Although I’ve never met Don Orsillo, he feels like an old friend, and one I’ll miss after he does his final game Sunday on NESN-TV as the play-by-play man for Boston Red Sox games.
Since he started doing Red Sox games for NESN in 2001, Orsillo has mastered the delicate balance of featuring the hometown team while still providing an objective call of the game.
He takes a good common-sense approach to many of his broadcasts, does his homework and doesn’t overdramatize parts of the game. Instead, he lets the game determine the highs and lows of his often vivid and concise descriptions.
Beyond those characteristics, however, it has been Orsillo’s ability to make viewers feel like they are at the ballpark and his rapport with broadcast partner Jerry Remy that have endeared him to his TV audience.
It’s always obvious that Orsillo enjoys his job and enjoys doing it with Remy. That’s something many fans have relished, including my mother, one of their most devoted fans. She appreciates how that friendship has permeated the broadcasts over these past seasons despite the adversity Remy has encountered with his health and son.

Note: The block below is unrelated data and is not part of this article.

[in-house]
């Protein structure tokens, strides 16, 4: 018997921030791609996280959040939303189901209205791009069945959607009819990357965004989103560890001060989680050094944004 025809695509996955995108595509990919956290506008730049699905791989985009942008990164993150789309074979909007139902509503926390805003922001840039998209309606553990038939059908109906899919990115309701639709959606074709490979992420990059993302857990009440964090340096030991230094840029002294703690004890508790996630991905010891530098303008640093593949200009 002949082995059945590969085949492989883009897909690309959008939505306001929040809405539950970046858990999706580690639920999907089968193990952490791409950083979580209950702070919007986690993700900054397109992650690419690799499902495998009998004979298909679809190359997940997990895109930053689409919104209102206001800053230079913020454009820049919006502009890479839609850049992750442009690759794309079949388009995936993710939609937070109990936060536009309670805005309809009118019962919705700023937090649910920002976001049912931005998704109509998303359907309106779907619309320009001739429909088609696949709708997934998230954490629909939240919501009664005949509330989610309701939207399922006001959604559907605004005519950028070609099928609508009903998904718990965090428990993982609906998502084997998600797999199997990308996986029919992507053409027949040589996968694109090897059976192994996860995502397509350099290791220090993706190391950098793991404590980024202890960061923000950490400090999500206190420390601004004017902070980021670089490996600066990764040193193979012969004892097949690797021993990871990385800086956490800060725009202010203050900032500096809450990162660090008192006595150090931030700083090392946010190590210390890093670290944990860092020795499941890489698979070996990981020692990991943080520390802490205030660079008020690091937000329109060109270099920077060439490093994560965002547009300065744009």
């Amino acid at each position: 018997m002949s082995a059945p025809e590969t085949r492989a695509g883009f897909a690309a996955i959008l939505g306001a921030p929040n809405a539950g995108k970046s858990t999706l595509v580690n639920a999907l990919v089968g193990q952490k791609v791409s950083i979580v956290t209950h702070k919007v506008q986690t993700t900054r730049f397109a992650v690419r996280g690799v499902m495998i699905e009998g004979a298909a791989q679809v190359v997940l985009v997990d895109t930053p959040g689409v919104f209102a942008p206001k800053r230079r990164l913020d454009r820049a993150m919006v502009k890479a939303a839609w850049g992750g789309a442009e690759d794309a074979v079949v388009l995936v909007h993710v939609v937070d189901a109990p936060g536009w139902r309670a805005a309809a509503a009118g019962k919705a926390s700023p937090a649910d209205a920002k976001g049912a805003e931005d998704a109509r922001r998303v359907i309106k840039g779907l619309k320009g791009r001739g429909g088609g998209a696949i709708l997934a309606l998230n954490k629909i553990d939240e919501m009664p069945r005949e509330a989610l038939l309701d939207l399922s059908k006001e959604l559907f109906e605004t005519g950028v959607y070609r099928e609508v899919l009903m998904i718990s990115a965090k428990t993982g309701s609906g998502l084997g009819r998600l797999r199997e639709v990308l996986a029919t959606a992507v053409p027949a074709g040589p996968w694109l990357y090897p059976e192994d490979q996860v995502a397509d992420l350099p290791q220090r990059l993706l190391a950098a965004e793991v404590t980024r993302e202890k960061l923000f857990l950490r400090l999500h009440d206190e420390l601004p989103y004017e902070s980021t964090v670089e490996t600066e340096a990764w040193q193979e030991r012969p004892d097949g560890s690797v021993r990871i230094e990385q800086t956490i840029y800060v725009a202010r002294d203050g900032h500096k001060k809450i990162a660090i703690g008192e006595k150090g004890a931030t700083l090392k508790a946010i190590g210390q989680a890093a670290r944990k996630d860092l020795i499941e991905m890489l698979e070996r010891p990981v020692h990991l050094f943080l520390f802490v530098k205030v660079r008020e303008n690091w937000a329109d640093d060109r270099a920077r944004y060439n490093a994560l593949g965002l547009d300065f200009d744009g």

That, apparently, was something NESN didn’t understand and may be why many fans were upset when the network announced in August that it wasn’t renewing Orsillo’s contract.
For NESN to not be able to comprehend the value of Orsillo’s connection to the Red Sox TV audience seems more than a bit surprising and was only explained by a Boston Globe report at the time that speculated that Orsillo was never a favorite of Joseph Maar, NESN’s vice president of programming and production/executive producer, as well as the opportunity to sign Red Sox radio voice Dave O’Brien as Orsillo’s replacement.
Orsillo will get another chance to build viewership loyalty next season with the San Diego Padres, who announced his hiring Wednesday as their new play-by-play man.
O’Brien, who also works for ESPN, is also a fine broadcaster, but it may take a few seasons before he is able to build the same viewership loyalty that Orsillo achieved, one that was only previously reached with past Red Sox broadcasting icons Ken Coleman and Ned Martin.
Hmm… I wonder what Ned would say about all of this… Mercy!